Calvinism and Christian School

This article covers familiar ground for many of our readers who are committed to the cause of Christian education in parent-controlled schools; but it is by no means superfluous to repeat the truths stressed here. We know that many of those who send their children to such schools do not know about the historical roots of these institutions and perhaps not even about the principles on which they real. And even if all those whose children now attend a Christian school knew about all this, it should not he forgotten that it is imperative for each new generation to be instructed in the basic truths which we hold dear.

Mr. Lyra, age 24, is a third generation Brazilian of Portuguese descent but of Dutch ancestry from his mother’s side. Before he left Brazil be was already engaged in some religious work of a missionary nature. He came to this country to study theology at Faith Theological Seminary in Philadelphia where he graduated in 1961 with a B.D. degree and then spent a year at the same institution in graduate study. During his stay in our country he has preached in 35 states and occupied the pulpit in a New Jersey church from July to October, 1961.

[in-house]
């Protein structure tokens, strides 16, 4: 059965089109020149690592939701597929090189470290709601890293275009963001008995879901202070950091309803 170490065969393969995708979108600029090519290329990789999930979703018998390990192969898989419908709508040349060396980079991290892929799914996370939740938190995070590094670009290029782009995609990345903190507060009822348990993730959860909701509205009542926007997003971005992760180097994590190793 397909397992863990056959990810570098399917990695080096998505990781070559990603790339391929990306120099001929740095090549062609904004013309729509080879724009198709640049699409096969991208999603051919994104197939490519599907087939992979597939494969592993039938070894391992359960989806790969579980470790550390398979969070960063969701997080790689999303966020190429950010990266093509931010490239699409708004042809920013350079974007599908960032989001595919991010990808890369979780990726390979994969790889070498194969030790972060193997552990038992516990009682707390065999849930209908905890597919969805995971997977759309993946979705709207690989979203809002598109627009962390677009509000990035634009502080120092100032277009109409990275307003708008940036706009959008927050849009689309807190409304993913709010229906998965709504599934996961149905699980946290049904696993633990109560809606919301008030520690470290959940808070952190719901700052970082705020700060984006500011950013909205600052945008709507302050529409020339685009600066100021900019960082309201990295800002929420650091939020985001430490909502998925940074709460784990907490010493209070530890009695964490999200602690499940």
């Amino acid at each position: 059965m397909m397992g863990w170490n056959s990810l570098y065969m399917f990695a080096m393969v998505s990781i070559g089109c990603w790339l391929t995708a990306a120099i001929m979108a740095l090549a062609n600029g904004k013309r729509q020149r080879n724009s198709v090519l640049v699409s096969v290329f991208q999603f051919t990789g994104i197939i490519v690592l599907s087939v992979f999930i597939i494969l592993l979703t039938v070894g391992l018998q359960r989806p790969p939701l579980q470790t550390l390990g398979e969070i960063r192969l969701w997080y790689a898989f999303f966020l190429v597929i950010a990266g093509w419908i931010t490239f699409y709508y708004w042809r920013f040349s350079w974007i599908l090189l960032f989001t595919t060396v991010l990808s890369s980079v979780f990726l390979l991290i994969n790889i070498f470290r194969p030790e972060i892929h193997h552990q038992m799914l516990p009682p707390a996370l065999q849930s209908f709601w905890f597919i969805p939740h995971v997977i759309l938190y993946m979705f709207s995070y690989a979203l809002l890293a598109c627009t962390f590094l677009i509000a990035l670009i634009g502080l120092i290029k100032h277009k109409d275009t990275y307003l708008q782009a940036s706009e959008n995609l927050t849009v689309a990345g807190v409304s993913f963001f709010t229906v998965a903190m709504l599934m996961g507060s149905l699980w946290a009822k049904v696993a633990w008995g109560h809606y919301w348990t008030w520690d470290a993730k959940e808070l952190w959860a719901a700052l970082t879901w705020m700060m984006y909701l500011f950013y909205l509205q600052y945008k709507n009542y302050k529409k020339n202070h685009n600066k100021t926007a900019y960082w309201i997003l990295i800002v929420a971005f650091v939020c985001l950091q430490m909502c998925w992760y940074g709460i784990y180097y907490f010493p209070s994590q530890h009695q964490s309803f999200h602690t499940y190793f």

Recently Mr. Lyra received a scholarship from the Free University of Amsterdam where he plans to study Missions and Practical Theology. He has contributed articles to various periodicals in Brazil and the United States. One of these, on The Sustainers of the Reformed Faith in Brazil, appeared in TORCH AND TRUMPET in the May-June issue of 1960. Mr. Lyra is an ardent Calvinist and hopes to be able to do much for the Reformed faith when he returns to Brazil. His field of special interest is Christian education. It has been a pleasure to correspond with him for the past two years and we wish him God’s choicest blessing on his future labors in Brazil for the Kingdom of God. We regret that Mr. Lyra’s article had to be shortened considerably on account of lack of space.